リズ・トーマスのハイキング・アズ・ア・ウーマン＃07 / 恋人と一緒にハイキングを楽しむ方法
How to Take your Significant Other Hiking: Tips that Actually Work
For many outdoorsy people, summer is the season for taking your significant other or spouse out in the woods. Yet, almost every experienced thru-hiker I know who has attempted to take a non-hiking Significant Other on a long hike has proclaimed the trip a disaster. One guidebook for climbing Mt. Whitney went as far as to call the trek a “divorce-maker.” As an experienced woman who takes her city-boy boyfriend into the outdoors, I hope to share some of the tricks I have used to make our hikes together more enjoyable.
In 2012, I took my boyfriend, Brian—a self-described nerd whose hiking experience until then included once going on an overnighter with a college outdoor club—on the almost-500 mile long Colorado Trail. I knew that long distance backpacking with a newbie would force me to make compromises about my own hiking style, but I really wanted to hike with him, and knew any changes in my schedule would be completely worth it.
Before we started the Colorado Trail, we strategically plotted out how we could hike together despite the disparity in our skill levels. Through communication, training, and planning, we averted the disastrous patterns that befall many hiking couples. Our Colorado Trail trip (at least for me) has been a highlight of our time together and actually strengthened the relationship.
On the flipside, I’ve walked in two sets of shoes. Early on in my hiking career, I hiked for several years with boyfriends who had more experience than me. It. Was. Awful. Which is one reason why I’m writing this article—so no one of any gender in any relationship has to go through what I went through.
Here is the BEFORE THE TRIP, PLANNING AND TRAINING, and DURING THE TRIP advice I tell other couples to take before heading into the woods together. Although the stereotype is that men take their girlfriends and wives outdoors, many women (myself included) take their boyfriends and husbands outside. For the purposes of this article, I will assume “You” means “the more experienced partner” and “The Significant Other” means “the person newer to backpacking.” Although these tips are meant to help hiking couples, the same process applies if you are taking family members, kids, or friends hiking for the first time—those are relationships that you don’t want broken from a bad hike, either. These ideas can also aid groups hiking together where members of the group have different experience levels. Below, you will find questions, activities, and discussions that will help make sure that you and your partners are all on the same page.
■BEFORE THE TRIP
1) Make sure the Significant Other is 100% on board for the trip. Sometimes, this means waiting until the Significant Other asks to go on the trip or even waiting until the Significant Other suggests the trip to you before you suggest the trip to him/her. As with any trip, each person needs to hike their own hike and hike for the right reason. When the idea comes from the Significant Other, it shows that s/he is taking initiative, not just tagging along on your trip. S/he would do this one way or another, and if not with you, then with a bunch of friends. You can invite a significant other on shorter trips—just make sure that s/he has fully bought into the idea and is enthusiastic about the trip.
2) Start Planning Early. Planning a trip for two people (or a group) can be more time consuming than planning for one. There are lots of decisions where you may believe you know what to do, but you need to involve the significant other to make these decisions. For a very long trip—especially if it is overseas—6 months to several years of planning is a reasonable. If you are in a new relationship, it’s best to start with a short overnight trip first. A long backpacking trip with someone you don’t know that well can lead to problems and the trail is a bad place for a break-up or relationship drama.
3) Prepare your mindset for the trip. Think of and treat your Significant Other as a full hiking partner, not a mentee. Remember that you can learn things—actual skills, tips, and tricks about the outdoors and backpacking—from the Significant Other, too. For example, Brian is much more technologically savvy than me, and has taught me how to use GPS mapping tools, which have helped me on many long distance routes.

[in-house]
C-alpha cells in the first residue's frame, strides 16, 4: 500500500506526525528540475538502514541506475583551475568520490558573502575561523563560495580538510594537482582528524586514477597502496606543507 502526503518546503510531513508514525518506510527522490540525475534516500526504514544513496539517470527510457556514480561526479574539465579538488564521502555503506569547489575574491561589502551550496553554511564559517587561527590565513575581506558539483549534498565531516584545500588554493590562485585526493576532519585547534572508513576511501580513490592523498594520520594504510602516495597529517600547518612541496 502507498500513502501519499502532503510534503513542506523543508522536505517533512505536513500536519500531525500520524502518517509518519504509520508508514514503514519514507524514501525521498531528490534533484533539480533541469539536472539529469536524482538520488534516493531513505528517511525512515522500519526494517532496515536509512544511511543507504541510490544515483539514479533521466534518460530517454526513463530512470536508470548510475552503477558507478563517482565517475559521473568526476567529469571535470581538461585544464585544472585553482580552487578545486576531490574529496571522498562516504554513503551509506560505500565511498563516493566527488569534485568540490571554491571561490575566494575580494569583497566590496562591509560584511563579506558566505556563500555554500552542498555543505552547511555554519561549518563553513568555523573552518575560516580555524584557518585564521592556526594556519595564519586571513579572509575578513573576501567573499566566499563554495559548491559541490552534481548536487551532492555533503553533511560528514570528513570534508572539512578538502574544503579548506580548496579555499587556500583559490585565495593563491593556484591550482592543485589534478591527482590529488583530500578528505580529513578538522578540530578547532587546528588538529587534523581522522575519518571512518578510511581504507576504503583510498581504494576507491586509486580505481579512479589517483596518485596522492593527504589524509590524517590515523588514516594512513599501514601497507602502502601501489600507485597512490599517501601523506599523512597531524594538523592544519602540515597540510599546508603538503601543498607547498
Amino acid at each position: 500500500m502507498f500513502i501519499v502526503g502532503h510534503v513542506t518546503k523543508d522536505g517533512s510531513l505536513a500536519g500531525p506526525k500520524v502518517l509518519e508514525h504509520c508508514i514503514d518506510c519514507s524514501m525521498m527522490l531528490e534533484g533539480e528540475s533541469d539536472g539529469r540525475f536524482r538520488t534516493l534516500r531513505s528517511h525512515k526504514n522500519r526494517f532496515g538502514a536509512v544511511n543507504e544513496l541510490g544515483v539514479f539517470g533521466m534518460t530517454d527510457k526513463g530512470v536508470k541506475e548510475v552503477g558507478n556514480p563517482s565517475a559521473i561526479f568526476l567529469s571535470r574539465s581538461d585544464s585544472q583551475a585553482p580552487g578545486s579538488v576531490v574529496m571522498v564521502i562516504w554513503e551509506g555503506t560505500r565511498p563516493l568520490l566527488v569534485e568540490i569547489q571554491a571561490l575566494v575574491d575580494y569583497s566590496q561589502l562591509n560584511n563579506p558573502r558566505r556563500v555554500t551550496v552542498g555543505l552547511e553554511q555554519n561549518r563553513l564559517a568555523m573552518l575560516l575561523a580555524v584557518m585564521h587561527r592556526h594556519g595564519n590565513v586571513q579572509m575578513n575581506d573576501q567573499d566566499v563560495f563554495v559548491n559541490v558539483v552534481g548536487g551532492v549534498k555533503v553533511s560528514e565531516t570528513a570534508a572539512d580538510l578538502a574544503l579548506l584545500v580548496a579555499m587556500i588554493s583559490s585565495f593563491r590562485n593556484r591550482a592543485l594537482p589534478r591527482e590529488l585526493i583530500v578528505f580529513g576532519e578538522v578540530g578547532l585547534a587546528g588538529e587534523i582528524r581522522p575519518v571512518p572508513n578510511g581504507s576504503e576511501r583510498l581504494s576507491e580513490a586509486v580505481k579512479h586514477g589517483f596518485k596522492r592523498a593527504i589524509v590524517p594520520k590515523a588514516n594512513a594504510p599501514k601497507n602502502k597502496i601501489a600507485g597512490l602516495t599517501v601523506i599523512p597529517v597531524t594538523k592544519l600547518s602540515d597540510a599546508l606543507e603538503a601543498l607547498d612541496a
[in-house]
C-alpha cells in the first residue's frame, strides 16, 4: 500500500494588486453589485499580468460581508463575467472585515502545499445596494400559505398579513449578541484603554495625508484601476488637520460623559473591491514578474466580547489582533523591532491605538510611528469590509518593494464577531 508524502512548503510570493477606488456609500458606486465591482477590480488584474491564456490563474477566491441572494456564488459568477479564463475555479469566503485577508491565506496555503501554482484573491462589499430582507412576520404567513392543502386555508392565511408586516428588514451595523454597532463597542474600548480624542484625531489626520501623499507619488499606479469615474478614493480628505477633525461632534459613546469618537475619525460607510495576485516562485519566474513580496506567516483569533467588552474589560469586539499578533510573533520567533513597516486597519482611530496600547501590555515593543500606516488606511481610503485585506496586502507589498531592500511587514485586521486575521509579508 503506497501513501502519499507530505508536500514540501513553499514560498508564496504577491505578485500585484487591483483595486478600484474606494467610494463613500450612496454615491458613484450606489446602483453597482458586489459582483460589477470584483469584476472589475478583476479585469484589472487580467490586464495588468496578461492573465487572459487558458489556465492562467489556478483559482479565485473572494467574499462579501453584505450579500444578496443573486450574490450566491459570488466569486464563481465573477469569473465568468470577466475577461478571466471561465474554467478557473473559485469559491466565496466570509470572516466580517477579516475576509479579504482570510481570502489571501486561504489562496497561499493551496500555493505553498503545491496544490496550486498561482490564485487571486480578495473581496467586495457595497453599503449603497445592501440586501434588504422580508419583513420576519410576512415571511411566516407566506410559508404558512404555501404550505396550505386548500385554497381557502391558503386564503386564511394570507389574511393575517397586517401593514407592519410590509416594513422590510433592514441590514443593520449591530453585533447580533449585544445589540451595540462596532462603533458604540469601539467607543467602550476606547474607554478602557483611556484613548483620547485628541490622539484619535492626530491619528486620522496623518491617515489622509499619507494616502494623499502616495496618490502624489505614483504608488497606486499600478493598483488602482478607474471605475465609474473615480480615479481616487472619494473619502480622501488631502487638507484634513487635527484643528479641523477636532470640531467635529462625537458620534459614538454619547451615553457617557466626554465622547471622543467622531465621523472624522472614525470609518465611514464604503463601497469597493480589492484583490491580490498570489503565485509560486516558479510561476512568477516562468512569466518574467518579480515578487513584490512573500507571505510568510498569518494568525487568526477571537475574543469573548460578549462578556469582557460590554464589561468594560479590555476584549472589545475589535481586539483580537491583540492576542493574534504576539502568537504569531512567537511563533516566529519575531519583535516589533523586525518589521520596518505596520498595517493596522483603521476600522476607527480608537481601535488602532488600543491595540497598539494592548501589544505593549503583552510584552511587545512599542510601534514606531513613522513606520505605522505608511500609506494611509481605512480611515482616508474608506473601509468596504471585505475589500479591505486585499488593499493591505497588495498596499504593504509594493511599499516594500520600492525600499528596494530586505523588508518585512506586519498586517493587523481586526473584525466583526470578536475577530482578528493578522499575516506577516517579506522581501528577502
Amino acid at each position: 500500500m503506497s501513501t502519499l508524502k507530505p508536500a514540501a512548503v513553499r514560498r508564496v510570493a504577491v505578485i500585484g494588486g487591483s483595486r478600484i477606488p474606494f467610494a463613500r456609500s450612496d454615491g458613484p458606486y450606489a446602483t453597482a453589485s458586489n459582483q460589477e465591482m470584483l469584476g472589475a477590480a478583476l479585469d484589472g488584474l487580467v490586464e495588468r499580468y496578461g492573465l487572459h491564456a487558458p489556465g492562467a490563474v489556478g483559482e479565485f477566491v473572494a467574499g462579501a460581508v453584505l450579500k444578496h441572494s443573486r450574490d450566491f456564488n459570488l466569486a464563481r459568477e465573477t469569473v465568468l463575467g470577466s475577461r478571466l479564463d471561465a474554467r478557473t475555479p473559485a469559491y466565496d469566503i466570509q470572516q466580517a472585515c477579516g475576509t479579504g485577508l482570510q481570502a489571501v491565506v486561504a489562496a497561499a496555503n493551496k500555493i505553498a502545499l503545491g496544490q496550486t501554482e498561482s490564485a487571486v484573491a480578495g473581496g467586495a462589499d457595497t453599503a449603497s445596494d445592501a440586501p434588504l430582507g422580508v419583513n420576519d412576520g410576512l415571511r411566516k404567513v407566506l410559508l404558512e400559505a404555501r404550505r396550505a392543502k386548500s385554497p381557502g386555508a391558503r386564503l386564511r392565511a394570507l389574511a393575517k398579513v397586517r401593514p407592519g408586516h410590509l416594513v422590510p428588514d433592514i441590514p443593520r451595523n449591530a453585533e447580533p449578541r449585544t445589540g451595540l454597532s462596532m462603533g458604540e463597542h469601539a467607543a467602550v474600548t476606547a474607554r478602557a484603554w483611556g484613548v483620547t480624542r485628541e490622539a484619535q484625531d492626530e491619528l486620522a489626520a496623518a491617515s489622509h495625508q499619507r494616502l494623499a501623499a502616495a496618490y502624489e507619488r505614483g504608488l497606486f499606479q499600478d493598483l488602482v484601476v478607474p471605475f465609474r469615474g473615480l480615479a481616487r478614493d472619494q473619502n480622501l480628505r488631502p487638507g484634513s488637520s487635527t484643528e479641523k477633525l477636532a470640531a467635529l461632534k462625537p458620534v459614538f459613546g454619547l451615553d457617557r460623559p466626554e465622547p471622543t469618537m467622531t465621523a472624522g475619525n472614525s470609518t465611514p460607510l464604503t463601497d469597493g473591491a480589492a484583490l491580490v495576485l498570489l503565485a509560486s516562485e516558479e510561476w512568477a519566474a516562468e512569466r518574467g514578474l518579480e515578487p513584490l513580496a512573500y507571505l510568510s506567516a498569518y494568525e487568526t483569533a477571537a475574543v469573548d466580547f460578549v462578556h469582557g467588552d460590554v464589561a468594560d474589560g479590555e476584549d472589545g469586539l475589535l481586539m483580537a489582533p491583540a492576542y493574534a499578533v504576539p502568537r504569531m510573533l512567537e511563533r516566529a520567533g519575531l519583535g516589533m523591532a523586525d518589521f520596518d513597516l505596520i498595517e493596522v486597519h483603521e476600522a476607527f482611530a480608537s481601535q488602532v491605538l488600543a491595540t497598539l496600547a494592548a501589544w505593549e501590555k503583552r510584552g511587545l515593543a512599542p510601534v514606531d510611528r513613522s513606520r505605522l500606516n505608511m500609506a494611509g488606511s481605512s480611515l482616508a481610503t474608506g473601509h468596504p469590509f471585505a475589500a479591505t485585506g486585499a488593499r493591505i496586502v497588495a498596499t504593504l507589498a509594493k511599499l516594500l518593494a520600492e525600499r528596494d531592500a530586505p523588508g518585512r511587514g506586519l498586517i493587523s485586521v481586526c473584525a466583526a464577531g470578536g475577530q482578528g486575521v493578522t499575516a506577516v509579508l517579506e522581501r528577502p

4) Figure out your hiking goals together way before setting off. Hint: it’s probably not about pulling 40-mile days, taking the burliest and gnarliest route, or bushwhacking your way through a never-before-done route.
5) Remember that the #1 Goal of the Trip. It is not to make it to the top of the peak, get to Mt. Katahdin or Canada, or to make big miles every day. The #1 Goal of this Trip is staying together as a couple. Oh yeah, and not dying is pretty important, too.
6) Leave a big chunk of the research to the Significant Other That way, s/he gets all his/her own information instead of hearing it from you. On my Colorado Trail hike with my boyfriend, I didn’t want to appear like an insufferable know-it-all or even a nag. Because my boyfriend did the research, he ended up finding information I would have completely missed. Hikes go better when both parties feel like they can bring something to the table.
Before our Colorado Trail hike, I suggested a few books and websites for Brian to read before heading off on the trip, like Mike Clelland’s Ultralight Backpackin’ Tips, Mike and Allen’s Really Cool Backpacking’ Book, and Yogi’s Planning Guides. In Japanese, Long Distance Hiking by Shin Hasegawa has great ultralight and long distance backpacking tips. I would also encourage people new to long distance hiking to take my 6-week online class, Thru-hiking 101, with Backpacker Magazine. Lastly, before we hiked the Colorado Trail, Brian talked to other backpackers (besides me) to ask questions. Many women who are going on a backpacking trip for the first time have questions that men can’t answer. Having a group or online forum of women who can provide answers is very useful.
7) Watch some hiking documentaries and movies together. This will help set expectations for what the trip will be like. It’s not all sunshine and rainbows out there, so make sure everyone realizes that hiking has some pain, suffering, and hunger involved, too. I helped Backpacker Magazine develop this list of famous thru-hiking movies and books: http://www.backpacker.com/skills/beginner/pre-trip-planning-beginner/the-best-books-movies-about-thru-hiking/
8) Discuss beforehand—and be willing to make compromises—on how long you expect to hike each day, what time you plan to start and stop hiking, how many and how long breaks will be. If one person gets injured, fatigued, or ill, the other person needs to put his/her own ego and goals aside and do what is best for the team. On Day 2 of the Colorado Trail, Brian and I were at almost 12,000 feet and he was feeling some altitude sickness. We had only hiked half of our planned miles for the day, but I knew that keeping him safe, healthy, and happy was even more imperative to finishing the trip as making all of our miles. We spent half the day reading in the tent, cooking up food, staying hydrated, and recovering. The next day, we were feeling strong and ready to go.